The gynecology oncologist put me in touch with a wonderful lady who had also undergone a total pelvic exenteration. I spoke with her about her experience with this surgery. She worked as a nurse in a dialysis clinic before the surgery. Afterward she had to go to a rehabilitation center to learn how to walk again as they had removed muscle and tissue from her leg for the reconstruction. She was unable to return to her previous job and had to find a new one. I was devastated at the thought of giving up a career that means so much to me. I decided to go to Mayo Clinic for a second opinion. Unfortunately, it was a huge letdown when their plan was nearly identical. It wasn't a complete loss; however, as I did learn about some alternative reconstructive options. 

After much deliberation, research, and prayer, I decided I needed to do whatever I could to be around as long as possible to watch my kids grow up. I had to resign myself to the fact that there was a good chance I would never return to working as a firefighter. At 5am on the morning of August 17, 2020, I arrived at the hospital for my total pelvic exenteration, and was greeted by 150 of my firefighting co-workers, numerous engine and ladder trucks, and ambulances. They lined both sides of the walkway outside the hospital entrance. They were holding signs they had made, and were chanting my name and cheering for me. It was incredibly moving. I still get emotional every time I think about it. Their support and encouragement got me to walk through the door that morning to face one of the most terrifying surgeries I could ever imagine. 

It took a room full of surgeons, and over 12 hours, for them to complete the pelvic exenteration. When I woke up from surgery it was like a strange version of Christmas morning. I asked my husband and the staff what I got? They told me I ended up with a permanent colostomy bag, complete removal and reconstruction of my vagina, and an Indiana pouch (a continent urinary diversion with a stoma on my abdomen that gets catheterized every couple of hours). 

I spent a month in the hospital recovering. I returned home determined to heal and to recondition myself for return to active duty. I was told that recovery can take 6-12 months, and that I might not be able to get back to being a firefighter, but I was determined to try. I was able to get myself into a Tactical Athlete training program run by two physical therapists at the sports medicine clinic. They have done a good job shadowing in police, fire, and military work. They understood medically all my body had been through — between cancer treatment and surgery, as well as the physical demands of my job. They ran me through weekly functional workouts, in full SCBA pack, lifting, pulling, pushing, and carrying. I was overwhelmed with joy when they told me they thought I would be ready to return to firefighting by January 1.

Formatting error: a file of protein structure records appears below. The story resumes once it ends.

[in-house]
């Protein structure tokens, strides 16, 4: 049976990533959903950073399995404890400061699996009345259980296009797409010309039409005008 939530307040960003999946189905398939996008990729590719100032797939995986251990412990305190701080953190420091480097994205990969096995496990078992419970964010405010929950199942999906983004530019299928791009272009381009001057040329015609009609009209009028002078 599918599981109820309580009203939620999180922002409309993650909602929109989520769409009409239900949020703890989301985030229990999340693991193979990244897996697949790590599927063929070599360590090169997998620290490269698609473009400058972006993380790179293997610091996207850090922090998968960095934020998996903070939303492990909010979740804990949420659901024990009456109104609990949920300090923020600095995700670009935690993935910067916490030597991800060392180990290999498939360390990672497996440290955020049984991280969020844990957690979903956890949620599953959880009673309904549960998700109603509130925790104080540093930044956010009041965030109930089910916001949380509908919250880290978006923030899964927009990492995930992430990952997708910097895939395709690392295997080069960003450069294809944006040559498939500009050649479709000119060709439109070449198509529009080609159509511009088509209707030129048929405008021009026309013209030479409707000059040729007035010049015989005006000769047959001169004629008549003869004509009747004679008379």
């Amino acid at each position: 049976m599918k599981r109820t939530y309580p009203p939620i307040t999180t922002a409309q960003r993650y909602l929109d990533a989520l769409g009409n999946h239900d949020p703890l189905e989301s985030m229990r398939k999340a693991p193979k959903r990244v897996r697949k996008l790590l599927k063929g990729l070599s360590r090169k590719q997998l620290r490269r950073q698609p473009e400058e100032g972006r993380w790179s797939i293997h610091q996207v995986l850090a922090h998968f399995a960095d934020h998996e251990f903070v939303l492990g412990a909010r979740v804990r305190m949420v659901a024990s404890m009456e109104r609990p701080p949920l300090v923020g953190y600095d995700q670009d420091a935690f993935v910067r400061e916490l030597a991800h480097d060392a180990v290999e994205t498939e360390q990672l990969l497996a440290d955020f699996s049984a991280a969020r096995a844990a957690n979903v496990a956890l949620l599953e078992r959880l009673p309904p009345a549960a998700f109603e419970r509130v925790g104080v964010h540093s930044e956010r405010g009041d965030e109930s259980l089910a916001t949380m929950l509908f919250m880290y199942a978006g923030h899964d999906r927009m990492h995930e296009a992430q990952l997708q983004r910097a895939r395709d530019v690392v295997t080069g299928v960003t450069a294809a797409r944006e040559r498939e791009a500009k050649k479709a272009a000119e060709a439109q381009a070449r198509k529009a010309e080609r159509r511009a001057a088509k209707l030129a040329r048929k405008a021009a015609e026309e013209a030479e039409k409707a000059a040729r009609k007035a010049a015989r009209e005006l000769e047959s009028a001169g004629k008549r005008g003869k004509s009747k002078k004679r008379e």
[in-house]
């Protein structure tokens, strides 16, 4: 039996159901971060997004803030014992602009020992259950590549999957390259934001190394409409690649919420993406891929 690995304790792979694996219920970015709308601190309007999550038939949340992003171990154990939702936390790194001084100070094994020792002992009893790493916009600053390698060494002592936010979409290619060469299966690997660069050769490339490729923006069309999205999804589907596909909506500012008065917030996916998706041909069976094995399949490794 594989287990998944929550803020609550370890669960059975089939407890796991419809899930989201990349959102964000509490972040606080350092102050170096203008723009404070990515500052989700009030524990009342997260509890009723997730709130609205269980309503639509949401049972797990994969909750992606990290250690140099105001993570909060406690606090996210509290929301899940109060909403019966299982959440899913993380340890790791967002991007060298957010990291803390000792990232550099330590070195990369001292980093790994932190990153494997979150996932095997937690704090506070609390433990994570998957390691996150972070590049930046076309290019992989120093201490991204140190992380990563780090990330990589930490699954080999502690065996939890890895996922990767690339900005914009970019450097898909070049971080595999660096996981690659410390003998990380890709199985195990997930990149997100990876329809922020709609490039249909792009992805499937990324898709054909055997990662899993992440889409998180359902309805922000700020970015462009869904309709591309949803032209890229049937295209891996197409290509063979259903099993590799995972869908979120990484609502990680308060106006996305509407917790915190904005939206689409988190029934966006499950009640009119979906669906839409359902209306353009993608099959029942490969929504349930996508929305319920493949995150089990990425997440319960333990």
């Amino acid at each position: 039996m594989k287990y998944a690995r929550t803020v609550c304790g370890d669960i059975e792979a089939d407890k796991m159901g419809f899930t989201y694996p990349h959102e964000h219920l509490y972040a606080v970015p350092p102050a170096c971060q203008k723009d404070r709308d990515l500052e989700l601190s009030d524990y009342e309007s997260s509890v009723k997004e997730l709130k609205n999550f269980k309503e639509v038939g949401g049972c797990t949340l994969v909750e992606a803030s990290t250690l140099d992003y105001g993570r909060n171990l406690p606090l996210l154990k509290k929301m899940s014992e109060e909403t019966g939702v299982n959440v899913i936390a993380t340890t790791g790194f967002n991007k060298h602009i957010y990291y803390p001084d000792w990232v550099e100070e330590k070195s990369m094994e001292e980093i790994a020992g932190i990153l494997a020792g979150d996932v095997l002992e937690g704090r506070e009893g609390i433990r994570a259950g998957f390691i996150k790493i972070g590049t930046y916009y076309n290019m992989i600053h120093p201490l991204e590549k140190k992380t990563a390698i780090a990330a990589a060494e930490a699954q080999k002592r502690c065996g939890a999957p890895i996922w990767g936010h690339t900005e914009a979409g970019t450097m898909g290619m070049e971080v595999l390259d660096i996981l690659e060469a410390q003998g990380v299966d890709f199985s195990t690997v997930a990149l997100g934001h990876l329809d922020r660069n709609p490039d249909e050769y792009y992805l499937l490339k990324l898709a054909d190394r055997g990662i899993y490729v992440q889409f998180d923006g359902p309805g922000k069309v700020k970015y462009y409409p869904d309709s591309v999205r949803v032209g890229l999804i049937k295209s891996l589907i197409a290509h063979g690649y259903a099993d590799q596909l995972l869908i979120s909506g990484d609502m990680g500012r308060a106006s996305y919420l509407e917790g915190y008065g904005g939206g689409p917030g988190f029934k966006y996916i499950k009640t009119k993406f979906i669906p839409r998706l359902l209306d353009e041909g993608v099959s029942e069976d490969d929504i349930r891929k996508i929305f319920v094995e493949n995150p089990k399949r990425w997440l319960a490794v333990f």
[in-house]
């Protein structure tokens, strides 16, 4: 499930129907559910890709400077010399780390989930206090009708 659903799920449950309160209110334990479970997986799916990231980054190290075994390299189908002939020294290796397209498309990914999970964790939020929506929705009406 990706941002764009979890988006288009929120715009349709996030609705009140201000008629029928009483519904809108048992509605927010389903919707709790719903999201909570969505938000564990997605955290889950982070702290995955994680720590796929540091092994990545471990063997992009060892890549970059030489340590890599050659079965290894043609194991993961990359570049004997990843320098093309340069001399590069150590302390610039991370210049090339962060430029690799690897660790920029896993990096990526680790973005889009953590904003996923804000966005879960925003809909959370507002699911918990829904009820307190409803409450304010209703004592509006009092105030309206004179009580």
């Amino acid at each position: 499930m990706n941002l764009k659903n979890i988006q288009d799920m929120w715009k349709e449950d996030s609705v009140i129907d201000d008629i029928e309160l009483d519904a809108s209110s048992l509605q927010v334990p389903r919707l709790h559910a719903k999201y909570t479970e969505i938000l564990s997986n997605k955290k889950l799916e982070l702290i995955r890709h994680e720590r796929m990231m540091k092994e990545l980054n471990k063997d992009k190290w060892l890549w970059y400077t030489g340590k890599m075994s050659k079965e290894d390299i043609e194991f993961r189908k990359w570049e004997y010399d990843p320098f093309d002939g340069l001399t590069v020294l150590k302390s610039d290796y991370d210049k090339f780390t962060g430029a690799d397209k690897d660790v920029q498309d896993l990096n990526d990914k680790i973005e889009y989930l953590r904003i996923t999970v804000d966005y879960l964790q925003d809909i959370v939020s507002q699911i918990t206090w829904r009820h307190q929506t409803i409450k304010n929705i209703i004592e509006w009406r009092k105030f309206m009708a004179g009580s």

Just 4.5 months out from surgery, I was able to return to doing what I love. I am thankful for every day more that I get to spend with my children. That was the ultimate motivation behind agreeing to go ahead with the surgery but getting back to firefighting was definitely a close second.

In the two years following my surgery, I've had several recurrences of cancer in both of my lungs. These spots have been successfully treated with SBRT (Stereotactic body radiation therapy), which is high-dose, focused radiation therapy. I continue to be closely monitored with SignateraTM testing, labs, and imaging every three months to hopefully catch any additional recurrences while they can still be treated or managed.

Ruth’s Advice 

The best gift you can give, to yourself and to others, is to get involved and to share your story. Everyone has their own journey, but you never know who is on a similar path and could benefit from hearing your story. Connecting with other advocates, patients, and survivors through organizations like Fight CRC not only brings a wealth of resources, but it also provides you with understanding, support, friendship, love, and encouragement from those who understand it better than anyone else, because they have lived it too. Don't go through this journey alone.